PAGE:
5 things learned from Falcons’ 32-6 loss to Eagles

Credit: Curtis Compton / curtis.compton@ajc.com

Credit: Curtis Compton / curtis.compton@ajc.com

The Arthur Smith era did not get off to a grand start.

The Falcons were throttled by the Eagles, of the supposedly weak NFC East, 32-6, Sunday at Mercedes-Benz Stadium. The locals started heading back to their tailgates at the 9:21 mark of the fourth quarter after the Falcons punted on their sixth consecutive possession.

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“I did a really poor job getting us ready to go,” Smith said. “I feel awful for our fans. Everybody showed up today. We’ll do a better job. That game is not going to define us. It’s a long season to go. I certainly didn’t do a good enough job getting us ready to go today.”

The Falcons missed wide receiver Julio Jones as the offense had no spark.

They repeatedly made penalties. They couldn’t score in the red zone. The defense continued to give up yardage by the mile and the offensive line couldn’t protect quarterback Matt Ryan at the end of the game.

Credit: Curtis Compton / curtis.compton@ajc.com

Credit: Curtis Compton / curtis.compton@ajc.com

Owner Arthur Blank was hoping the team could be competitive in 2021, but that was not the case in the season opener. Next up is the defending Super Bowl champions, Tampa Bay.

Eagles quarterback Jalen Hurts outplayed Ryan. Hurts completed 27 of 35 passes for 264 yards and three touchdowns. He finished with a passer rating of 126.4. The former Alabama and Oklahoma quarterback added 62 yards rushing on seven carries to power the Eagles’ offense.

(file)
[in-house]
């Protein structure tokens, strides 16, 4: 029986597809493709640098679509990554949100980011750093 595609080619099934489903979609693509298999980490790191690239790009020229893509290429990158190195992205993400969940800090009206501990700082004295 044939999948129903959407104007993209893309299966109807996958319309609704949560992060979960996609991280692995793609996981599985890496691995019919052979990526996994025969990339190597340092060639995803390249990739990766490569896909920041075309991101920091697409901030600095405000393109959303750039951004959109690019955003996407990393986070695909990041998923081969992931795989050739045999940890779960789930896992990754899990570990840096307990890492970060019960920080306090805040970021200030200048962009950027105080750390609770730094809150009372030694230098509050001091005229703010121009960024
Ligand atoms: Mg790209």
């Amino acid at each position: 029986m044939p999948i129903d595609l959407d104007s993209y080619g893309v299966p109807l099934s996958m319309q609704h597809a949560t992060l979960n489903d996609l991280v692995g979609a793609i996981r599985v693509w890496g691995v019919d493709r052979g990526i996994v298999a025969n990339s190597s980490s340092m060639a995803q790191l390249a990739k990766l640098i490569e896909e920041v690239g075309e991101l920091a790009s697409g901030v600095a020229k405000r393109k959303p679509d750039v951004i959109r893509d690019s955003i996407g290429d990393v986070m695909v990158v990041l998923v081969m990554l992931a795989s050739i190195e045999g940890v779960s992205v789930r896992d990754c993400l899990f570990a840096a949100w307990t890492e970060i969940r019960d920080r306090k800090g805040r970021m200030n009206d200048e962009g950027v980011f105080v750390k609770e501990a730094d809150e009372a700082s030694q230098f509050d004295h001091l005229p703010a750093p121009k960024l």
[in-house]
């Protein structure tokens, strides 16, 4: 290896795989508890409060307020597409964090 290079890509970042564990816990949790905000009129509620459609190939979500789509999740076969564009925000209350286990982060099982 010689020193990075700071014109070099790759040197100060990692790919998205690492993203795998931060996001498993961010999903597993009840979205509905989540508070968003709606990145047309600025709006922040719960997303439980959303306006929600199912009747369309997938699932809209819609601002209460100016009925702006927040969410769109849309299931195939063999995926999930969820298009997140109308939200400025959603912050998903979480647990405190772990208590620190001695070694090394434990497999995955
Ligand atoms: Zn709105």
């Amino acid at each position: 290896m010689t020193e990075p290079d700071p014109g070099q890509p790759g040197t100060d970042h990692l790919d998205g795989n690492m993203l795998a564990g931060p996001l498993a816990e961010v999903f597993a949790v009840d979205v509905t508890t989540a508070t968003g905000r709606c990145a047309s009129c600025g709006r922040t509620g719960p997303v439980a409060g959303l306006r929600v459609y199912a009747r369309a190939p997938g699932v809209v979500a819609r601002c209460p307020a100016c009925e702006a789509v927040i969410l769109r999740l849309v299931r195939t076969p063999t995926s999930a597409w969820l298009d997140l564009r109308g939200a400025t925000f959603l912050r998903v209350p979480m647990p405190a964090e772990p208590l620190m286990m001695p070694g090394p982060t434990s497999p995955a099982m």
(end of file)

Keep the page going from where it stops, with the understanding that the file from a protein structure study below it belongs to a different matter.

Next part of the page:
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Ryan completed 21 of 35 passes for 164 yards and no touchdowns. He had a passer rating of 71.6.

“I was disappointed,” Ryan said. “You come out and you expect yourself to play well and to win. Just had some things that got us off schedule. Had some self-inflicted wounds and when you do that, it puts you in a tough spot to overcome.”

Here are the five things we learned from the season-opening loss, which was the franchise’s worst season-opening loss since Marion Campbell’s squad was beaten 48-10 by Tampa Bay on Sept. 13, 1987:

1. Rushing attack. By the end of the first quarter, the Falcons’ offense had covered 86 yards, which was more than they had in seven games in the 2020 season.

Running backs Mike Davis and Cordarrelle Patterson both started and got rolling early.

Davis and Patterson helped to power the first two possessions that stalled and ended up with field goals.

Davis rushed 15 times for 49 yards and Patterson seven for 54 yards. The Falcons rushed 26 times for 124 yards.

2. Penalties. Both teams, who didn’t play most of their starters in the exhibition season, played sloppy. Rookie Jalen Mayfield, playing left guard for the first time, couldn’t settle.

“We felt like we had a lot of chances,” Mayfield said. “I felt that I set our team back a couple times with false starts. We penalties. When you’re behind the sticks, it’s hard to do stuff.”

The Eagles has 14 penalties for 89 yards and the Falcons had 12 for 99 yards.